It’s summer. It’s hot. I’m pounding the pavement. My kids are at the neighborpool, swimming and cooling off.
I’m thinking, "Who needs this aggravation? I’m sweating already. Can I putup with this all summer?"
I also realize that if I quit for the warm months–like I did last summer–I’llfeel more tense and my weight will begin to creep back up.
So, what can I do to stay fit and cool this summer?
A water work-out, of course. I am going to swim my way to fitness!
Water itself is cool and relaxing.
It supports me, adds natural resistance that helps tone and strengthen themuscles of my body, and will help heal any muscles I strain by working in the yard, anight of dancing–at the insistence of my wife, or other exercise…
In fact, we can all work out this summer without pounding the pavement,sweating, or contorting our bodies. We’ll see the results of our exercise more quickly because muscles have to work harder inwater.
So, I’m convinced. It’s the pool for me this summer.
Here are some other facts to convince you!
1. You do not need to be able to swim to benefit from water exercises. You doneed to inhale with your face in the water. Any sustained stroke (dog paddle) for swimmingback and forth across the shallow end of the pool will suffice for aerobic exercise.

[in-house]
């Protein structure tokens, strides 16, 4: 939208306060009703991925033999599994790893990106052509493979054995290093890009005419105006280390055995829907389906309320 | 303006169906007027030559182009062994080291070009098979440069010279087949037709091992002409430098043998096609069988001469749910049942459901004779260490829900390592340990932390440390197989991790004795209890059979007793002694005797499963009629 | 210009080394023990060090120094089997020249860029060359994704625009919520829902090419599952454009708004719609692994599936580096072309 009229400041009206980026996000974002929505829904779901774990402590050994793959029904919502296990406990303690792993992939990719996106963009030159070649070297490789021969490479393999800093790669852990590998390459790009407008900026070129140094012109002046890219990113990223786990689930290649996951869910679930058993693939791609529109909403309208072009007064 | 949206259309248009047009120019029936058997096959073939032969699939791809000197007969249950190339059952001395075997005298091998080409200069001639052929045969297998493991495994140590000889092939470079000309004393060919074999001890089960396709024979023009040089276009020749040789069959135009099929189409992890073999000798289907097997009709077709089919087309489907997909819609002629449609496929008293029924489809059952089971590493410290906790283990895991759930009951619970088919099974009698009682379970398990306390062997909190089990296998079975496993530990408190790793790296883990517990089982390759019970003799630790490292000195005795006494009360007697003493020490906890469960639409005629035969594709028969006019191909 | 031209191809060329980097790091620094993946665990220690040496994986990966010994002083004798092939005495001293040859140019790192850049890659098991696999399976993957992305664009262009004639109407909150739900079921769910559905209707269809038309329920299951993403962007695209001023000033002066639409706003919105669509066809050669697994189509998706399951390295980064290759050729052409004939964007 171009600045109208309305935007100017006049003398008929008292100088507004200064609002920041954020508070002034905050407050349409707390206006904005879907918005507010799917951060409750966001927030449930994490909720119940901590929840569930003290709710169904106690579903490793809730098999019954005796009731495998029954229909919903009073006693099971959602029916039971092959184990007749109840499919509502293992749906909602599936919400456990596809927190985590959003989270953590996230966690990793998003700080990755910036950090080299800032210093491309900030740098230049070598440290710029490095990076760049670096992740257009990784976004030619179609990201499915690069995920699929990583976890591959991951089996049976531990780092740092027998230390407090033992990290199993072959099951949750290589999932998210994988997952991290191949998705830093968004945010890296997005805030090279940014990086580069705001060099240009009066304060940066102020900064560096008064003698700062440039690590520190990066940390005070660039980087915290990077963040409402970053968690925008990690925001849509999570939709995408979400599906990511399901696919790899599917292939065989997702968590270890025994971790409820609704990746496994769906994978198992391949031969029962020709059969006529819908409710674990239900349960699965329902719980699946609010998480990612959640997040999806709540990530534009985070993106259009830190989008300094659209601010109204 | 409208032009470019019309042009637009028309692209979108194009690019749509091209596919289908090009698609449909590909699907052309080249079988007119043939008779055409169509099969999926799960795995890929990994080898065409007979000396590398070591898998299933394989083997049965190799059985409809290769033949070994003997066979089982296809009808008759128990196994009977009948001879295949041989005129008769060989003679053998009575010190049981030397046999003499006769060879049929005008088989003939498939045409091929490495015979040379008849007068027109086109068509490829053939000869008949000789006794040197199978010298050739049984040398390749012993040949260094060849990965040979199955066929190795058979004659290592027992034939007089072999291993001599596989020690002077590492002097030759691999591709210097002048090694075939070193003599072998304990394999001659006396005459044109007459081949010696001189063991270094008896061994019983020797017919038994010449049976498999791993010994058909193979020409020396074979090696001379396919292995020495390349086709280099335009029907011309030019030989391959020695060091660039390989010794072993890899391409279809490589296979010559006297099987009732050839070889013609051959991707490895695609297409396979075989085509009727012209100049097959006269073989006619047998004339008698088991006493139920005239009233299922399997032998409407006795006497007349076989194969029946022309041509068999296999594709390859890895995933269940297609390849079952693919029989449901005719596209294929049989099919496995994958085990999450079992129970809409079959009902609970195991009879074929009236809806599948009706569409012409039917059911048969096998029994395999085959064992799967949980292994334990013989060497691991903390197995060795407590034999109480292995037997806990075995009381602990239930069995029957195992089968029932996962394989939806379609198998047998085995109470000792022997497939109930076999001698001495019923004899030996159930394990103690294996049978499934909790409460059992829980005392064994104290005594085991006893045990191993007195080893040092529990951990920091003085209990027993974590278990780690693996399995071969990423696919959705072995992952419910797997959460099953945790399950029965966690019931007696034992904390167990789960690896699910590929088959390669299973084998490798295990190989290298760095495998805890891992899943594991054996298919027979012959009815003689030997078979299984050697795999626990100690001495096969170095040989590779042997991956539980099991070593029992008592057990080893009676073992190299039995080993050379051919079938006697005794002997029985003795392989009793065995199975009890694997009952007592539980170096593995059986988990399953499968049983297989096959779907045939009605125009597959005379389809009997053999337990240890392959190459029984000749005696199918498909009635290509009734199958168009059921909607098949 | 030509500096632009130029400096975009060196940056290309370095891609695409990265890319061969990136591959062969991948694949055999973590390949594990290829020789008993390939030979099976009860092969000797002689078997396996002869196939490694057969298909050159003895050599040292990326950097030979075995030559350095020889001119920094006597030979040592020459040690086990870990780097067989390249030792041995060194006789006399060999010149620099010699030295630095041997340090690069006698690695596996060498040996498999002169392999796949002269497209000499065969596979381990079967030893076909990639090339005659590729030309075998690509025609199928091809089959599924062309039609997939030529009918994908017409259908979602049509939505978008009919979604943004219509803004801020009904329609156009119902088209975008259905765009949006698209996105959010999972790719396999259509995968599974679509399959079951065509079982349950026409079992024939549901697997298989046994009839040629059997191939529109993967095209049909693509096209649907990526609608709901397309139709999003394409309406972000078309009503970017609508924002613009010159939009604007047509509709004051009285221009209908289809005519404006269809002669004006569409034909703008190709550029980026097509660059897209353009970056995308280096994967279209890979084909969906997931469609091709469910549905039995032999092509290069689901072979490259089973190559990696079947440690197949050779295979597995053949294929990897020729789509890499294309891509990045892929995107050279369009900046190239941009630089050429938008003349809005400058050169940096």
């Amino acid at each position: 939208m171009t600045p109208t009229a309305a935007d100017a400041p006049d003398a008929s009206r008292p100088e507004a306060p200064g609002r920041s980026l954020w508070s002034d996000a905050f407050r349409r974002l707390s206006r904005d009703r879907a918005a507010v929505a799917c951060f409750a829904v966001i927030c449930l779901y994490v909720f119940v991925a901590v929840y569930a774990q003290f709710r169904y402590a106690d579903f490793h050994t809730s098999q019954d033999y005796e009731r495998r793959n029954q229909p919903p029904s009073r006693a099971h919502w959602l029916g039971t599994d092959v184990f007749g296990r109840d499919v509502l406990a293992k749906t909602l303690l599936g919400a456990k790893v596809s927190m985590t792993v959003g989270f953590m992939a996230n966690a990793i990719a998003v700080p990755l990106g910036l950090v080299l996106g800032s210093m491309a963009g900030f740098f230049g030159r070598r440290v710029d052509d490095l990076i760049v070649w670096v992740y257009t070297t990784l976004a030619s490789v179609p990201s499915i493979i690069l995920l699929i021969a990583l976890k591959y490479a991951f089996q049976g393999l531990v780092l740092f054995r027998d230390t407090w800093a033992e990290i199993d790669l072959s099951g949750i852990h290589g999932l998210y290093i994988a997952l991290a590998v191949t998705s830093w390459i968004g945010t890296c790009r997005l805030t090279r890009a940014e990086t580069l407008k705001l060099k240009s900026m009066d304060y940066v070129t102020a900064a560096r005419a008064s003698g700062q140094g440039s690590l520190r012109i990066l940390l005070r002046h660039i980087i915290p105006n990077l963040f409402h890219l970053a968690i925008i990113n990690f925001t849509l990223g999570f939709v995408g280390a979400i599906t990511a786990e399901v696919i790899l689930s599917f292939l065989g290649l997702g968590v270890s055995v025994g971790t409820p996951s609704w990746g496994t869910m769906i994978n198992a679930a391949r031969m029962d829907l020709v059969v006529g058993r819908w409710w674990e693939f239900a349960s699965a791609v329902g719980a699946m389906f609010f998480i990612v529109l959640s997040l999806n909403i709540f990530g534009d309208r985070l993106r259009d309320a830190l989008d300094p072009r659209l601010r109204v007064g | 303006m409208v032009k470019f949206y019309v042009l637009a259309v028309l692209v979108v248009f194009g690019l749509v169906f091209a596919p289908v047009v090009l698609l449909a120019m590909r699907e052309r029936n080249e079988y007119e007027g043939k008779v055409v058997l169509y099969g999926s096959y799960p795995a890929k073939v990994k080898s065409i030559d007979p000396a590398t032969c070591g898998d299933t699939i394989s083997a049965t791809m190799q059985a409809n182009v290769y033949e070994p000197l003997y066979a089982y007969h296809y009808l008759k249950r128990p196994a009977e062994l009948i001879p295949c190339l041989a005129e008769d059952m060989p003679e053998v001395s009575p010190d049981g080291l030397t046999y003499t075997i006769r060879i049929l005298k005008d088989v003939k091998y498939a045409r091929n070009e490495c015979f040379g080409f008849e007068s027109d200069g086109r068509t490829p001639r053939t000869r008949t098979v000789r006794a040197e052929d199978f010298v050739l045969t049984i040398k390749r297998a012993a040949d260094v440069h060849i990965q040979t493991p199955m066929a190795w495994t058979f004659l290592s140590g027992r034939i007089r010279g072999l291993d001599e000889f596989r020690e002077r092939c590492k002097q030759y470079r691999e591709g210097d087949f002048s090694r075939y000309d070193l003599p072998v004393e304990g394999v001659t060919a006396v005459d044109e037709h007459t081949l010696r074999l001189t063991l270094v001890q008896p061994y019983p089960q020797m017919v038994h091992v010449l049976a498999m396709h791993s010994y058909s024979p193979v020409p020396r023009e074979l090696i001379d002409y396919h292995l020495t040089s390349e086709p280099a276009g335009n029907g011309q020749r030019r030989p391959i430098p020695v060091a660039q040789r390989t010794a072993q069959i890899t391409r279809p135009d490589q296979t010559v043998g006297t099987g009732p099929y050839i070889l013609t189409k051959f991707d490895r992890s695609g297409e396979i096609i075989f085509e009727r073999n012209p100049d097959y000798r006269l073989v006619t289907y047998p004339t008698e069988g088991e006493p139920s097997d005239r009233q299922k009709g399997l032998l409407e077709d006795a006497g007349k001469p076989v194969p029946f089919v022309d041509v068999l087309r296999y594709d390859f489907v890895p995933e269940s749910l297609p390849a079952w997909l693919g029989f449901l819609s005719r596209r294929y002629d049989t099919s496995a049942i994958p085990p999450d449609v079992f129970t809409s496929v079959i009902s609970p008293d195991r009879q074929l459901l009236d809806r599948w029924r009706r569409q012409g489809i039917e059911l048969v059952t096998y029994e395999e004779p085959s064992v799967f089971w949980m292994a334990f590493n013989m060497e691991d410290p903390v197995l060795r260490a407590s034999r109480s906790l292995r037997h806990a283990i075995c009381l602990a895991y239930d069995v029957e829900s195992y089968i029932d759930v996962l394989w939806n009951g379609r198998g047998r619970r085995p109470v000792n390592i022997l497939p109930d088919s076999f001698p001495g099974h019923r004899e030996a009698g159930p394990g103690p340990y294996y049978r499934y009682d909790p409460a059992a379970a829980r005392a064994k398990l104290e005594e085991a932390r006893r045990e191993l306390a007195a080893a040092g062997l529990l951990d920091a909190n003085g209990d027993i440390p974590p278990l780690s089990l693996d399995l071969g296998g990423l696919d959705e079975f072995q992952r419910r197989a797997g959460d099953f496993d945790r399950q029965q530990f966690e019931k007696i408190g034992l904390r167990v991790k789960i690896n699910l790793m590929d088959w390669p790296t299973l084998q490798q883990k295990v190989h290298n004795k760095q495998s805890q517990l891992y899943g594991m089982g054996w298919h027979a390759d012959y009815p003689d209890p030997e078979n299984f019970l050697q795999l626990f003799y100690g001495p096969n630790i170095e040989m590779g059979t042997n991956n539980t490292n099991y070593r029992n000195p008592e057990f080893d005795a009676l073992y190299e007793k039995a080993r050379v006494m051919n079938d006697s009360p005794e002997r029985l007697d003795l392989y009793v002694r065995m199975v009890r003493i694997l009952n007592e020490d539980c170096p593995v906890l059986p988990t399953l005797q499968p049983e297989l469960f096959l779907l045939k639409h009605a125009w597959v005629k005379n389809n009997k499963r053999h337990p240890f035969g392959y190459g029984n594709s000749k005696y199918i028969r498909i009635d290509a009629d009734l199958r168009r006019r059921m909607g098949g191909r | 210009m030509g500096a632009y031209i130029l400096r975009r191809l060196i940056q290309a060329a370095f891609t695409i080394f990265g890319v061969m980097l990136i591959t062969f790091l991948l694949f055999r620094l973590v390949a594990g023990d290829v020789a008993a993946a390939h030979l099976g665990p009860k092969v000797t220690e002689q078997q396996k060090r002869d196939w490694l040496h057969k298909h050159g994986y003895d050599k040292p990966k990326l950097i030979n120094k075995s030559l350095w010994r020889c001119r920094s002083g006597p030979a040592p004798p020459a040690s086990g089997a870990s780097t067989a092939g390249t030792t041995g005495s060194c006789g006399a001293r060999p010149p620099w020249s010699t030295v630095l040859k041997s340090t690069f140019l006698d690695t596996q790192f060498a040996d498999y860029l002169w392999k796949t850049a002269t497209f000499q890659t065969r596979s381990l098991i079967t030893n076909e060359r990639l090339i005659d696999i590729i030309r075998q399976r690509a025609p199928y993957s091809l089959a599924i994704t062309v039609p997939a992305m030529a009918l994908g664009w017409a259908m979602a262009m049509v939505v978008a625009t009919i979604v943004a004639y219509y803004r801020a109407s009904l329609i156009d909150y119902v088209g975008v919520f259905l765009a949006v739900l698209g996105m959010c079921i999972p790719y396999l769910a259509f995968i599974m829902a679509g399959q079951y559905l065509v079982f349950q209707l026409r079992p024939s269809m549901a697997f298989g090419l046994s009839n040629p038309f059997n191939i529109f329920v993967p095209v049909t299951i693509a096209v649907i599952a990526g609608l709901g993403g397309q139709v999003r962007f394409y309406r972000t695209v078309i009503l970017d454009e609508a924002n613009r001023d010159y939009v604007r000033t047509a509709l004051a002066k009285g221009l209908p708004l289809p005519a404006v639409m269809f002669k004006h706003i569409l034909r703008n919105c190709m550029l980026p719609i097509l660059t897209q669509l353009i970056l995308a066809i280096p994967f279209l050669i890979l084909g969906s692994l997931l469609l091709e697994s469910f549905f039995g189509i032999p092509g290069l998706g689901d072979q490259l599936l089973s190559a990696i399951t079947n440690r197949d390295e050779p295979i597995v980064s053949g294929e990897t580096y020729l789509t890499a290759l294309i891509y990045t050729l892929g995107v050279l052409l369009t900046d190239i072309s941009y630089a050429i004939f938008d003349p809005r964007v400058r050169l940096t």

2. If you can swim, however, vary your strokes to work different muscle groupsand to allow you to swim longer. If you can’t swim 20-30 minutes straight, work-up to thisby swimming for five minutes, then resting for one minute.
3. And the "expensive equipment" necessary to start swimming islimited to a bathing suit and a friend who lives in an apartment complex.
4. Parents can take older children swimming while working out–as long as theycan swim unsupervised, of course, because you will be distracted.
5. Swimming is easy on your joints.
As with all exercise before you swim:
Check with your doctor first.
Warm-up before each water work-out.
Stretch out after each swim.
With water exercise:
Remember to protect your skin with a waterproof sunscreen.
Check out the pool and the water depth before you begin, especially if you are a poor swimmer.
Realize that your maximum heart rate is about 13 beats per minute slower when swimming than with other exercising. If you monitor your pulse rate when exercising as you should, keep this in mind.
If you want instruction for further work-outs, join the "Y," find ahealth club with a pool or access to one, or check the classes in your city’s park andrecreation department. Water exercise does not need to be expensive and the facilities donot need to be elaborate. Look for a pool that:
1 Is clean and safe 2. Has a large shallow area 3. Has hours that fit your lifestyle 4. Is relatively uncrowded at the times you need to use it.
You may want to consider a personal trainer to get you started. I havealways considered a trainer money well spent.